Gold is down 1.6% on the week. The gold market has seen peculiar, lack lustre, low volume trading this week punctuated with sudden, oddly timed, very large sell orders. This leads to quick price falls followed either by slow, gradual recovery or a sharp bounce, prior to next bout of strangely timed sudden large sell orders.
This was clearly seen by the mysterious and massive $1.24 billion ‘Goldfinger’ trade on Monday.
Sunday marks the day in Greece, France, parts of Italy and Spain. May 6 will stand out perhaps as the day when the fortunes of Europe were reversed and if not reversed; re-programmed. There has been a lot of talk about this of course and a lot of speculation in the Press and, one would think, that it had all been discounted by the markets but not so fast. The discount will only go as far as the political implications are generally understood and we would submit that the particularities of the European elections are not well understood at all. We think the markets’ reaction is a first blush notion which does not get close to the more pressing questions of what some of the potential changes in power will mean past the revelry of the election night parties. Mr. Hollande, in fact, represents the wave that is sweeping all across Europe which is a return to Nationalism, to tribal pride, to economic self-protection as the European Recession, as driven by the “austerity measures” and fiscal restrictions imposed by Berlin deepen both the economic travails and the reaction to finding your nation under the economic jack boots of Berlin. All of the changes of guard in Europe are going to have a profound effect upon the marketplace in my view. There will be a widening of credit/risk spreads, a decline in the equity markets, a decline of the Euro against the Dollar as Fear climbs back in the driver’s seat and as uncertainty is the prevalent theme of each day.
Here is what happened in Europe overnight, and why the market sentiment is already negative in advance of an NFP number which many are watching closely as a miss of expectations will cement the thesis that the US economy has now rolled over and will likely need more nominally dilutive aid from central planners to regain its upward slope:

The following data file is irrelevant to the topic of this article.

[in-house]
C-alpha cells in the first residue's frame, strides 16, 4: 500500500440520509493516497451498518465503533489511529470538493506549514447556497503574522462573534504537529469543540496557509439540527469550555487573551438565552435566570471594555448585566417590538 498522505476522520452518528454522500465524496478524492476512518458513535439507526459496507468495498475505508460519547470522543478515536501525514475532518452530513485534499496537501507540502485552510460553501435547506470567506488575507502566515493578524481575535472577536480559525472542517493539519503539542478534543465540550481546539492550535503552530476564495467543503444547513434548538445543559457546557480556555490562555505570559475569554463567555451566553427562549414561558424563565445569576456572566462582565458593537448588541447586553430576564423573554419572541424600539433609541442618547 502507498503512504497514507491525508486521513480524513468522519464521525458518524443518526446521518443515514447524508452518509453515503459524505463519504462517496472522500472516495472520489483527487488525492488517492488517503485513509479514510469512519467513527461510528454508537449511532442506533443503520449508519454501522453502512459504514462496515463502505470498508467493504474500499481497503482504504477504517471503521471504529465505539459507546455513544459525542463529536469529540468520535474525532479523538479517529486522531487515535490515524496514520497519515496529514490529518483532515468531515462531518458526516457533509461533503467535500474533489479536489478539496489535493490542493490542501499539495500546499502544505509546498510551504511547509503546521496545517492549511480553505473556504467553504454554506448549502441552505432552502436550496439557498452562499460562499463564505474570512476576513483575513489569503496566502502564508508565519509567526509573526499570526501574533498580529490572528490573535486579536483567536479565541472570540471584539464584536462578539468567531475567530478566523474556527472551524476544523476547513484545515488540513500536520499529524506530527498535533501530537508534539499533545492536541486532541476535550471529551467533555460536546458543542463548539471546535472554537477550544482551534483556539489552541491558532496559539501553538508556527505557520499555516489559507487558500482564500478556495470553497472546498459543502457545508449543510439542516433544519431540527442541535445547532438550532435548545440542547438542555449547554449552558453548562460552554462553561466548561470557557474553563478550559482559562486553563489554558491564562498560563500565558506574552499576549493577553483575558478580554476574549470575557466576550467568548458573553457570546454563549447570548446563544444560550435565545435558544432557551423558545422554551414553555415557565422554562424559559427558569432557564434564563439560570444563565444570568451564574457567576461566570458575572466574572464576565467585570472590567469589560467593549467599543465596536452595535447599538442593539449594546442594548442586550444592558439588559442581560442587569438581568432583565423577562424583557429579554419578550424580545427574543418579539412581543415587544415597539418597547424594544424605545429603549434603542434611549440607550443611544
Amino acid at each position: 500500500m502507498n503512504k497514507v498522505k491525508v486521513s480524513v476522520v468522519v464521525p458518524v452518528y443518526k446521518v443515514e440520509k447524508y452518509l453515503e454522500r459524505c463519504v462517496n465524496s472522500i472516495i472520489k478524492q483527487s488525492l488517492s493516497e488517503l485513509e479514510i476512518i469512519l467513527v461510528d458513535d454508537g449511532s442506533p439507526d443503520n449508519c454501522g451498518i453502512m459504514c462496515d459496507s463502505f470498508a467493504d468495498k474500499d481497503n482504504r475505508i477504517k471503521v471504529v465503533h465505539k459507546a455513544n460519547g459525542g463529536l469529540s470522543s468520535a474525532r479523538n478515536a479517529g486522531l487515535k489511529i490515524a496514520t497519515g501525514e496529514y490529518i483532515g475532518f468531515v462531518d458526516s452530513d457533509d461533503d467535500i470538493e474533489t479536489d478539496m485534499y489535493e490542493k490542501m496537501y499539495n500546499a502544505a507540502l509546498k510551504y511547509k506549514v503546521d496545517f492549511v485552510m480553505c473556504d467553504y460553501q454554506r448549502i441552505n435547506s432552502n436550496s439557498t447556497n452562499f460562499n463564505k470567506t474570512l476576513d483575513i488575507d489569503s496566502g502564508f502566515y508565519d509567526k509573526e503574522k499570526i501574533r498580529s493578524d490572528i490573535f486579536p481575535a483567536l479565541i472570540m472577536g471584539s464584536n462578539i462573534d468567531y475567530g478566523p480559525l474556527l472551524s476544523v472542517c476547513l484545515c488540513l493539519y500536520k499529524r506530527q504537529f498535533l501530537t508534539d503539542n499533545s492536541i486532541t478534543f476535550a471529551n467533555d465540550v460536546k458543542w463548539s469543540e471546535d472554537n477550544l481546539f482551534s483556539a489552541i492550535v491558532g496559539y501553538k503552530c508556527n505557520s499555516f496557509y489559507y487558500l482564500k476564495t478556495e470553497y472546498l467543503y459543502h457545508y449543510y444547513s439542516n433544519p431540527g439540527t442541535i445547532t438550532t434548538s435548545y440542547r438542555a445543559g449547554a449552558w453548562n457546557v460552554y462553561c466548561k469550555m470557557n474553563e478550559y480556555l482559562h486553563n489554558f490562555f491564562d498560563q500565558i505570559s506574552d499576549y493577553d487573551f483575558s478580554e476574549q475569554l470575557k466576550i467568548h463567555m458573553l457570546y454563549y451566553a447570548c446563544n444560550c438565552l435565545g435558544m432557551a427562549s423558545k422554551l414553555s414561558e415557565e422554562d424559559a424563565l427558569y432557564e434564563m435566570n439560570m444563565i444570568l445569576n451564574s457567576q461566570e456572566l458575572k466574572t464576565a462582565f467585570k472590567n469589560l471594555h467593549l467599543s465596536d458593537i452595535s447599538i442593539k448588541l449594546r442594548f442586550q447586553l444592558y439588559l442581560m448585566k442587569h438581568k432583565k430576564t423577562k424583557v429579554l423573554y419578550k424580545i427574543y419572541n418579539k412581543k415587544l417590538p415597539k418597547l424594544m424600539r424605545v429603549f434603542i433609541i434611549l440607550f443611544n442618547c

- Spain Services PMI for April 42.1 – lower than expected. Consensus 45.4. Previous 46.3.
- Italian Services PMI for April 42.3 – lower than expected. Consensus 43.7. Previous 44.3.
- France Services PMI for April 45.2 – lower than expected. Consensus 46.4. Previous 46.4.
- Germany Service PMI for April 52.2 – lower than expected. Consensus 52.6. Previous 52.6.
- Euro-area Service PMI for April 46.9 – lower than expected. Consensus 47.9. Previous 47.9.
And while the data was bad enough to send European stocks and US stock futures lower, the latest meme spreading as the first US traders walk in, is one of reNEWed QE expectations already, if a very weak one for now.
Here is what Wall Street expects will be announced at 8:30 am Eastern today:
|Bank of America||+155K|
And while as usual the actual number will be largely meaningless, and is merely an indication of our headline chasing nature since as the BLS itself says the error interval is +/- 100,000, a few hnndred purely statistical jobs will make or break the market and send it soaring on either "virtuous circle" expectations, or on NEW QE coming back with a bang.
There are two forthcoming dates which will set the direction and strength of the tide and certainly have a marked affect upon the ventures. They are this Sunday, May 6, when both the French and Greek populace will decide on who is running their government and then on May 31 when the Irish have their refrendum. At the least one must be thankful that there are Democracies that are working and that no group of Generals or some thug is making the decisions. Forthcoming we visualize many Socialist demands such as Eurobonds being made and Germany standing alone in the corner and refusing to fund which will make for all kinds of volatile markets. The bigger crisis though, we fear, will be when Germany says no to funding some grand Socialist idea. The problem is the size of the economy. The German economy is 25% of the American economy and it is going to get down to a matter of capital and what Germany can afford without being downgraded and a European Union without a AAA rated Germany is a very different affair both for the EU’s debt structure and for the Euro. In June the Fed’s Operation Twist comes to an end. There is no new stimulus plan on the table in either America or in Europe now. This means that the last four years of monetary easing and living off of that which has been printed is coming to an end. The consequences of this, historically, have been declines in the equity markets.